Our study, including 1 643 individuals with longitudinal data, showed that a GPS, based on nine established obesity-susceptibility loci, was significantly associated with BMI and WC in adolescence as well as in young adulthood. No significant associations between the GPS and change in BMI or WC between baseline and follow-up could be verified. Four of nine loci reached nominal significant associations when tested individually, whereas most of the associations of the five remaining loci showed directionally consistent associations. None of the interactions between physical activity and the obesity-susceptibility GPS could be statistically significant derived from our data, neither on the level nor the change in body fat estimates from adolescence into young adulthood.
Comparing our findings to those of others is difficult due to differences in age span, and selection of obesity-susceptibility variants. In spite of these differences, our data are in concordance with previous studies 
, also concluding that obesity-susceptibility loci found to be associated in adulthood, already affect anthropometric traits in adolescence. The GPS in our study showed an effect size in the same order of magnitude in relation to BMI in adolescence (B: 0.046) as den Hoed et al. 
reported from the EYHS study (B: 0.044). In agreement with Zhao et al. 
, we found the locus near MC4R
to be associated with BMI in adolescents.
We did not find an association between the GPS and change in body fat estimates from adolescence to adulthood. This might be due to the fact that our study had only one follow-up or did not capture enough time in the life course of the adolescents. Another reason might be that in concordance with Hardy et al. our data suggests that the genetic effects are slightly larger in adolescence and seem to decrease afterwards 
Li el al. 
, on the contrary, found an association between a GPS and change in BMI, but only in physically inactive participants. Haworth 
discussed that the genetic influence on BMI becomes progressively stronger over childhood, because of stronger expression of genes (FTO) or due to the fact that children increasingly select environments which fit to their genetic propensities. Other studies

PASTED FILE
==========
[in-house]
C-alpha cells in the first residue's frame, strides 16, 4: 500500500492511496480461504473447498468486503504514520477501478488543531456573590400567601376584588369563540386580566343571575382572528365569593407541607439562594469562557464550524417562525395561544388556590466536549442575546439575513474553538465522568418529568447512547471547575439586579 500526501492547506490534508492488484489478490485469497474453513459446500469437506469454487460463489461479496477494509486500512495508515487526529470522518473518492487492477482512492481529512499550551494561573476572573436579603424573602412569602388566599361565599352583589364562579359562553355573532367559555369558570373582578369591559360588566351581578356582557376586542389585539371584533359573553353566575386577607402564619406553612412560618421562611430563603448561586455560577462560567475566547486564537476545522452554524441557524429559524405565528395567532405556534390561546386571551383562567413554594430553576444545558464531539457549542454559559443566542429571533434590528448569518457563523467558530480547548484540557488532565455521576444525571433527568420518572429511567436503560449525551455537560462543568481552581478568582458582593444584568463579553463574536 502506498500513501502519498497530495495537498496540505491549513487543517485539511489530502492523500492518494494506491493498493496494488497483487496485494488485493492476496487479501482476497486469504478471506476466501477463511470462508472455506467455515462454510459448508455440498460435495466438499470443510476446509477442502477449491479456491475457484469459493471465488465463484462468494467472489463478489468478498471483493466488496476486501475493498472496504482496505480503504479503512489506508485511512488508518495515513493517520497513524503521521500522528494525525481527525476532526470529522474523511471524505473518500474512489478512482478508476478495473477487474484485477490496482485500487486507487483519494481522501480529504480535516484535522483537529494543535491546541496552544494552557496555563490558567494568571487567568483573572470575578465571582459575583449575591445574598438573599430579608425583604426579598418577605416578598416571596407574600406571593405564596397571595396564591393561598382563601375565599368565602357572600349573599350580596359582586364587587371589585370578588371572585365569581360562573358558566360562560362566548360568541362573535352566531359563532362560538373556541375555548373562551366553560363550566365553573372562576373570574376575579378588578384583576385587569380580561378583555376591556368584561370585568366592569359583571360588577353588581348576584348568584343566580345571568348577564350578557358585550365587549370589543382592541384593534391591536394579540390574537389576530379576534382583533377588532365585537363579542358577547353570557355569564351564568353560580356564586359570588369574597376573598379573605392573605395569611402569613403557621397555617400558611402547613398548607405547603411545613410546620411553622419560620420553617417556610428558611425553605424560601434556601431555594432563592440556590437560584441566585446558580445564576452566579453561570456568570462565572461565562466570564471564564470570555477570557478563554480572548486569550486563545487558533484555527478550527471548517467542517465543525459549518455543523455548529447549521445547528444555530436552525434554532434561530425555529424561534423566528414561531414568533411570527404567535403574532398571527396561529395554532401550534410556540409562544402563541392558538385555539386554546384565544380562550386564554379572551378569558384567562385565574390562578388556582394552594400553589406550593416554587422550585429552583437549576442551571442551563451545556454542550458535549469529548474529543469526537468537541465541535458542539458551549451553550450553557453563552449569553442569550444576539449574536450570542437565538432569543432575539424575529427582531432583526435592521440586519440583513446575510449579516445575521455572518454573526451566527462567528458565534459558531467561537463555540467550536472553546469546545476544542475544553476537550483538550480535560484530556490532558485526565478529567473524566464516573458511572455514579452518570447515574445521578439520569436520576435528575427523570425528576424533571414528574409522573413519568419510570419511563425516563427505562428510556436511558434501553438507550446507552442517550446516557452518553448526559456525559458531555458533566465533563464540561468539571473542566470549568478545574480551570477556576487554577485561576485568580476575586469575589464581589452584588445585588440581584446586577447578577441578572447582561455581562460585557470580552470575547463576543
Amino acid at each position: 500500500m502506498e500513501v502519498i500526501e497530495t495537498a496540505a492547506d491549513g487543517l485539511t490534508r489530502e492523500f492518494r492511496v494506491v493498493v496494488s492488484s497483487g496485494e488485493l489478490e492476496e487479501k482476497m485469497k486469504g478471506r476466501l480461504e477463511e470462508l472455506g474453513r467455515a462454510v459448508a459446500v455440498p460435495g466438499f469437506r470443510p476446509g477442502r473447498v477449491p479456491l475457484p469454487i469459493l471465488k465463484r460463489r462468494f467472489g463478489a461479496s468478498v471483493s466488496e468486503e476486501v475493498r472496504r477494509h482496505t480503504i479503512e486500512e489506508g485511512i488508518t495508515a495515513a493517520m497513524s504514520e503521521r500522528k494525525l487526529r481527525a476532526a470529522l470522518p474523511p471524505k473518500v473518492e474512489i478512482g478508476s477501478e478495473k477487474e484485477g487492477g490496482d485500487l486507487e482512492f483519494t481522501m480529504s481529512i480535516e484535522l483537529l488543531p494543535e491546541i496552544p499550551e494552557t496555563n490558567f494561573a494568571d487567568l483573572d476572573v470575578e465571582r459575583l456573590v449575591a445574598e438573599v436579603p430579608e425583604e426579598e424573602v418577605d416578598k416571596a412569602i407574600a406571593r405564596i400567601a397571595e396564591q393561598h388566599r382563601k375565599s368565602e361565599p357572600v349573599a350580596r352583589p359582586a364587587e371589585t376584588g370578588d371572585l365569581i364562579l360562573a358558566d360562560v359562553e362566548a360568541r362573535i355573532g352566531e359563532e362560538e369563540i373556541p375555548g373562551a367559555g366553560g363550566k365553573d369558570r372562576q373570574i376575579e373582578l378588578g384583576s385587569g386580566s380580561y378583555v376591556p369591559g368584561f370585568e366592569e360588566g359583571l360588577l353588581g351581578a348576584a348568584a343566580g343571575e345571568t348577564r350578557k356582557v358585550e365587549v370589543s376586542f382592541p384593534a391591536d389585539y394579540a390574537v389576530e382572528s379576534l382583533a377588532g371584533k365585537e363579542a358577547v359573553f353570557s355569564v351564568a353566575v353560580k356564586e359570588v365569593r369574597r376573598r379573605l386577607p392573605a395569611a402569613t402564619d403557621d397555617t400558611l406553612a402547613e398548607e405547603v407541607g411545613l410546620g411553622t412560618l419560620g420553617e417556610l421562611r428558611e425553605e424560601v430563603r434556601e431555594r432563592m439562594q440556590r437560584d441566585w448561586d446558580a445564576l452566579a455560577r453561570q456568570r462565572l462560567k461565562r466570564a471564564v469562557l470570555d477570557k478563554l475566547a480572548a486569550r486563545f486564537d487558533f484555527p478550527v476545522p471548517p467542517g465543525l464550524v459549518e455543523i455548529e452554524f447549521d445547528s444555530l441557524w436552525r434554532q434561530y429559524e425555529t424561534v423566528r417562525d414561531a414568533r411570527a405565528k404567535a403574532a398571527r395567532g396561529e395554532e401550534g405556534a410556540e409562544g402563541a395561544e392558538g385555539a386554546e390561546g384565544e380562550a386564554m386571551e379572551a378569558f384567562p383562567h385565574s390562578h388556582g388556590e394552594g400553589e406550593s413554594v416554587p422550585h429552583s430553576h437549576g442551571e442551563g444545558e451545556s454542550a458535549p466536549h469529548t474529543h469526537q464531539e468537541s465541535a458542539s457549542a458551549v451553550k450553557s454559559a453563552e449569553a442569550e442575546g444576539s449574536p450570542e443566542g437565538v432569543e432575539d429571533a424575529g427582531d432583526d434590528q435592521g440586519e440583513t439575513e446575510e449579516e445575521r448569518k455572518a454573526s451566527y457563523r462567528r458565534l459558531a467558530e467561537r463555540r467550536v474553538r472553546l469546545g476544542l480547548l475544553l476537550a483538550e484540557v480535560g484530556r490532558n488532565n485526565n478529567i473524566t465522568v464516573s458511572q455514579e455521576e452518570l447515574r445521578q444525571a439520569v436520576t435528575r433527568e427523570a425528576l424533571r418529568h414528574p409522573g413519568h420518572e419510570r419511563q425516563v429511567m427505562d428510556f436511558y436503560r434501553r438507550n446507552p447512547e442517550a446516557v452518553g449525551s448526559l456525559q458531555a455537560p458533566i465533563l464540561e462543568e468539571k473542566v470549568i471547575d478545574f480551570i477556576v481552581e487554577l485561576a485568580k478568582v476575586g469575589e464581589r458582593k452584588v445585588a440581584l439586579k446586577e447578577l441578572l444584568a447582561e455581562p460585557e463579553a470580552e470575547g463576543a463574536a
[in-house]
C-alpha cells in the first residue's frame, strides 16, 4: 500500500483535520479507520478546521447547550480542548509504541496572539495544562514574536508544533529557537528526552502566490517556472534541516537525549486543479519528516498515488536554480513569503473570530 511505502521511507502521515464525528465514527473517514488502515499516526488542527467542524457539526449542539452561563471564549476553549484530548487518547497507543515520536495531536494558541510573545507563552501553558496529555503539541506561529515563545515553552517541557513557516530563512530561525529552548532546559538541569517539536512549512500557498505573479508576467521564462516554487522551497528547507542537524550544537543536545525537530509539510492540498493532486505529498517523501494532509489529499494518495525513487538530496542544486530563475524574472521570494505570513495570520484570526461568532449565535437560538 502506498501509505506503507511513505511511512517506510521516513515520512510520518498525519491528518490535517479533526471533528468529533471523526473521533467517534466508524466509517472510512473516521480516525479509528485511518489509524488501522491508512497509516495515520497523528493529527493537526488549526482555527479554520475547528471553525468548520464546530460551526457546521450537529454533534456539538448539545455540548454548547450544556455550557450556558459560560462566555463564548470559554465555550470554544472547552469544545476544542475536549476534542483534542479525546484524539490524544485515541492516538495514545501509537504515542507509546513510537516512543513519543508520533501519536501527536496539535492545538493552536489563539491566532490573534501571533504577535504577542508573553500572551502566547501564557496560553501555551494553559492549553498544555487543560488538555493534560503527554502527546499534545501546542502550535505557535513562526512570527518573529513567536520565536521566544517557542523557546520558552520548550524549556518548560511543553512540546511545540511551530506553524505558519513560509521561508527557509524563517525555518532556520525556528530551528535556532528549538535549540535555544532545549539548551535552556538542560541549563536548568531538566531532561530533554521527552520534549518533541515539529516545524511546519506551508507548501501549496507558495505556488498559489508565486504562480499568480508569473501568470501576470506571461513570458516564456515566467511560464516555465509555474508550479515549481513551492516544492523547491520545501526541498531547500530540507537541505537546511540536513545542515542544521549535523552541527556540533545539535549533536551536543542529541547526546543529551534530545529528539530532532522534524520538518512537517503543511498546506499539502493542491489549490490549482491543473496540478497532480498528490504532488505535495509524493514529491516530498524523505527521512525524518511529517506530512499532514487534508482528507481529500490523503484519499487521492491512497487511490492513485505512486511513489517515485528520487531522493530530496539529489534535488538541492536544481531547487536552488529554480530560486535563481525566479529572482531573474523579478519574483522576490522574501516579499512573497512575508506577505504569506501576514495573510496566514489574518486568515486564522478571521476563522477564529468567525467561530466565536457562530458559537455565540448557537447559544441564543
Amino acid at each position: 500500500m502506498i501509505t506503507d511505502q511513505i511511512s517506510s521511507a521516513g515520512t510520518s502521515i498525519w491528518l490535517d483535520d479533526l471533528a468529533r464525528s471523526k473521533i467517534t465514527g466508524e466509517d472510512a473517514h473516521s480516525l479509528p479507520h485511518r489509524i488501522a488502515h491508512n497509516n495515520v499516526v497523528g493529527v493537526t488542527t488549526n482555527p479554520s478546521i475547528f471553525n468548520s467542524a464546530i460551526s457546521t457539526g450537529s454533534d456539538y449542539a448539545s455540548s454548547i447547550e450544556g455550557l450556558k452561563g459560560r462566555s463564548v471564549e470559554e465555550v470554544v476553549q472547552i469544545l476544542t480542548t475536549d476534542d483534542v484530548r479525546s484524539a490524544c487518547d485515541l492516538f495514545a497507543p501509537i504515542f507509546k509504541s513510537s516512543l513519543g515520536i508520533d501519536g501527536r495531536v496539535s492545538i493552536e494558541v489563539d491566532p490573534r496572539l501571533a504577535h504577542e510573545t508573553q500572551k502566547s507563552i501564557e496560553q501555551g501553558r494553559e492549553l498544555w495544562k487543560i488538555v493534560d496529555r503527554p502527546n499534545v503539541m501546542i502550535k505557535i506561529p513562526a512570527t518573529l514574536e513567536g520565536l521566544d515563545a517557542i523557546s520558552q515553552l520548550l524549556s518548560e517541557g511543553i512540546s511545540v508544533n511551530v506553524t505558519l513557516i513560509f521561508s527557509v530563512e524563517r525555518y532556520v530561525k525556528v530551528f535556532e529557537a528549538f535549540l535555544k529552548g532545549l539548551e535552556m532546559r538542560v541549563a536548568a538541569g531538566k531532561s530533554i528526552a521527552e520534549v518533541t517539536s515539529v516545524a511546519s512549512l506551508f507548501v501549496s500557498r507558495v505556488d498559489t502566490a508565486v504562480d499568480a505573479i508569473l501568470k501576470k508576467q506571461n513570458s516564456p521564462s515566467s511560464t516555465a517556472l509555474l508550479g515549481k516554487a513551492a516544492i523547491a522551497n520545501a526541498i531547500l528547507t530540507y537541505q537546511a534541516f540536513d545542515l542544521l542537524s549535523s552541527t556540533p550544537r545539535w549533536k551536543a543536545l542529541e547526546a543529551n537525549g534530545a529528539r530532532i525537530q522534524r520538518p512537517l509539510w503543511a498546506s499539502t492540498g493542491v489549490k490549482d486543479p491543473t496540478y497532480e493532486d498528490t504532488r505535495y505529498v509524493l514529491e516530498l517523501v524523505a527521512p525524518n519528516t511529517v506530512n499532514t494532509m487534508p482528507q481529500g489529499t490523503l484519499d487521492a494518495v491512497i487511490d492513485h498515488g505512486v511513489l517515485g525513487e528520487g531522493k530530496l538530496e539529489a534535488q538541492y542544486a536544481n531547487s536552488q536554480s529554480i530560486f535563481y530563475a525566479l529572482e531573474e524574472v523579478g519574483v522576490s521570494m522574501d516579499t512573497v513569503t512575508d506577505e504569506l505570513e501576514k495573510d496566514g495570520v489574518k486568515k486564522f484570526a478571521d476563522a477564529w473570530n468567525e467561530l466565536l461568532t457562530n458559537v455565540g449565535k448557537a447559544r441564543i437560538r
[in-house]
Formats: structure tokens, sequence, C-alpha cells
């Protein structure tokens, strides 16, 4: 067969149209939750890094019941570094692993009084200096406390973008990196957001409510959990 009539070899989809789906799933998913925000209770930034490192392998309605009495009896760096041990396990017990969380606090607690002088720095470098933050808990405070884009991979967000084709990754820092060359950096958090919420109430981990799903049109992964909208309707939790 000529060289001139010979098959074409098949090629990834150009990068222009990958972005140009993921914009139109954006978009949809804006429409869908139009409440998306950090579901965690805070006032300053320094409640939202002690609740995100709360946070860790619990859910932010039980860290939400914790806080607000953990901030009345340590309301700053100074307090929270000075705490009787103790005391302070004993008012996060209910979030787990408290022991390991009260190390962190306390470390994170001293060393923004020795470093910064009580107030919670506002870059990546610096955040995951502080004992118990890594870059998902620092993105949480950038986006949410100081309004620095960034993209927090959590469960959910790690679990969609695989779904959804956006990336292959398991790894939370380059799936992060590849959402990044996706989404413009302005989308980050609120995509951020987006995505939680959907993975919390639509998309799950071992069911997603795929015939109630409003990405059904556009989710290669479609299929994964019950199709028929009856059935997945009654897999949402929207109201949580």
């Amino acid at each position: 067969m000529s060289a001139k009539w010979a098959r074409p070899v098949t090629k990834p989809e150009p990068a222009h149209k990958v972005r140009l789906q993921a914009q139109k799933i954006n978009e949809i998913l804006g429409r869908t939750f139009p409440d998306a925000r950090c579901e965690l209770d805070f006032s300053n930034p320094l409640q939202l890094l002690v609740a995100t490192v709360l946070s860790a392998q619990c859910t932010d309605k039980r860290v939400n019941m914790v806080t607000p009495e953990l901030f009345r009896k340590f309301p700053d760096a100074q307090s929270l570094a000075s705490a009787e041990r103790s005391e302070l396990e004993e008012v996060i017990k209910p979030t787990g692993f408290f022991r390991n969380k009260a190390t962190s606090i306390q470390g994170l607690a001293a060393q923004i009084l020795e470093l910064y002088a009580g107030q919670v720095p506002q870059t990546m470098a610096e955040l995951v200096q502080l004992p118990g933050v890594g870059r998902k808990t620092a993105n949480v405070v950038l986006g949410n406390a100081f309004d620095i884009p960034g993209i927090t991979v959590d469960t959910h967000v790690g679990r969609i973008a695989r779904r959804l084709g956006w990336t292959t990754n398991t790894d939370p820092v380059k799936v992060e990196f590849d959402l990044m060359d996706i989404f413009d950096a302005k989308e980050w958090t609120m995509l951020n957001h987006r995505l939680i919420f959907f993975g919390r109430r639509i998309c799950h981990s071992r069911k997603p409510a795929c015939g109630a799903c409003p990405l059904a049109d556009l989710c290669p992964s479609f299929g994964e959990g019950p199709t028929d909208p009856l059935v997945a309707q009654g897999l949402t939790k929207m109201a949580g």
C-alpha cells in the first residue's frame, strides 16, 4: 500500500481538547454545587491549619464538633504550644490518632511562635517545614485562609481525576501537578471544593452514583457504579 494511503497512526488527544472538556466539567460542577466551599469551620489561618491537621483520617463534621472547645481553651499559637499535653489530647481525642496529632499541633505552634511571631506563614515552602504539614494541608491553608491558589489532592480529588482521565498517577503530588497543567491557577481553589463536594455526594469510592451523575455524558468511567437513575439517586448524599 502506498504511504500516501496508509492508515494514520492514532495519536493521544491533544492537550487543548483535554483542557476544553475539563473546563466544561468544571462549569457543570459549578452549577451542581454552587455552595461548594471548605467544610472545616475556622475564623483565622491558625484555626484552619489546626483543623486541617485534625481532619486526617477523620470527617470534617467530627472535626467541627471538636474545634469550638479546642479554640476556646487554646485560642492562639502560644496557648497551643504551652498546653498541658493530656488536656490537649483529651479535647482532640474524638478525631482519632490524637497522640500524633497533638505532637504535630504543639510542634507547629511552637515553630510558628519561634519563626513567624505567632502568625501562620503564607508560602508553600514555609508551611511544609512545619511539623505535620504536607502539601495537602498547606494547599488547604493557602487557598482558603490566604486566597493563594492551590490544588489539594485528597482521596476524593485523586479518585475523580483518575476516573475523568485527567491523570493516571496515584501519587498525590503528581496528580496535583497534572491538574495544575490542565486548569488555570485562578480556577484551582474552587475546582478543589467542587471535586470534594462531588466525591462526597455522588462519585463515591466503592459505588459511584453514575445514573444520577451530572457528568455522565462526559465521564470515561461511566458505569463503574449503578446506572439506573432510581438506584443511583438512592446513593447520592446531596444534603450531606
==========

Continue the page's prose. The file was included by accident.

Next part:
have suggested that genetic variants, affecting BMI level, may be distinct from those affecting BMI change. This could maybe be supported by the finding that the single variant in MTCH2
showed an association with change in both BMI and WC, not found at the cross sectional level. However, this finding was no longer statistically significant when controlling for multiple testing. Studies have reported different results for the attenuating effect of physical activity on obesity susceptibility markers 
. Examining a 12 BMI-loci GPS in a large study population, a previous study found an attenuating effect of physical activity on obesity susceptibility genes in adults 
. A recent meta-analysis 
reported that physical activity attenuated the influence of FTO
variants on obesity risk in adults, but not in adolescents and children. Our data did not indicate any attenuating effect of physical activity on obesity susceptibility in adolescence or in young adulthood. This is consistent with the recent meta-analysis in regard to adolescents 
. However, it might be noteworthy that our data all along the line indicated a larger effect size in the group of adolescents who exercised less in their leisure time. However, the differences did not reach statistical significance.
Due to the repeated cross sectional design of a total population used in HUNT and a low participation-rate for the age-group 23–29 year old in HUNT3, relatively few of the total number of participants in Young-HUNT 1 were followed-up. Comparisons of participants with non-participants at baseline (Young-HUNT 1) displayed no essential differences in the general characteristics (BMI, WC, gender), suggesting no major selection bias of the follow-up sample.
The main limitation to our study is the rather low number of participants and thus not finding statistical significance might be due to lack of power. Nevertheless, the associations for the four loci that that reach nominal significance are directionally consistent with those reported for theses loci in the original papers 
(i.e. the same allele increases obesity-susceptibility). Furthermore, most of associations for the loci that did not reach significance are also directionally consistent with those reported in the original paper. Therefore, we believe that our observations are not a mere reflection of chance. Larger sample sizes will be needed to firmly replicate (or refute) our observations.
This may be especially prominent when testing interaction effects. Besides, others have pointed out that replication studies may, besides providing insurance from the errors and biases that may be unavoidably afflict any study, also amplify confidence that any associations uncovered reflect processes that are biological interesting, rather than methodological inadequacies 
In conclusion, we replicated partly the association between previously published obesity-susceptibility loci and adiposity-related traits in both adolescence and young adulthood. Loci known to affect obesity-susceptibility in adulthood already seem to do so in adolescence. Understanding the different mechanisms behind weight increase from childhood and adolescence to adulthood is important both in a clinical and prevention perspective. Our study might possibly show some indications of effects, which could not all be verified with statistically significance. More large population studies with focus on associations between genes and weight gain over time and possible attenuating effects as physical activity are needed.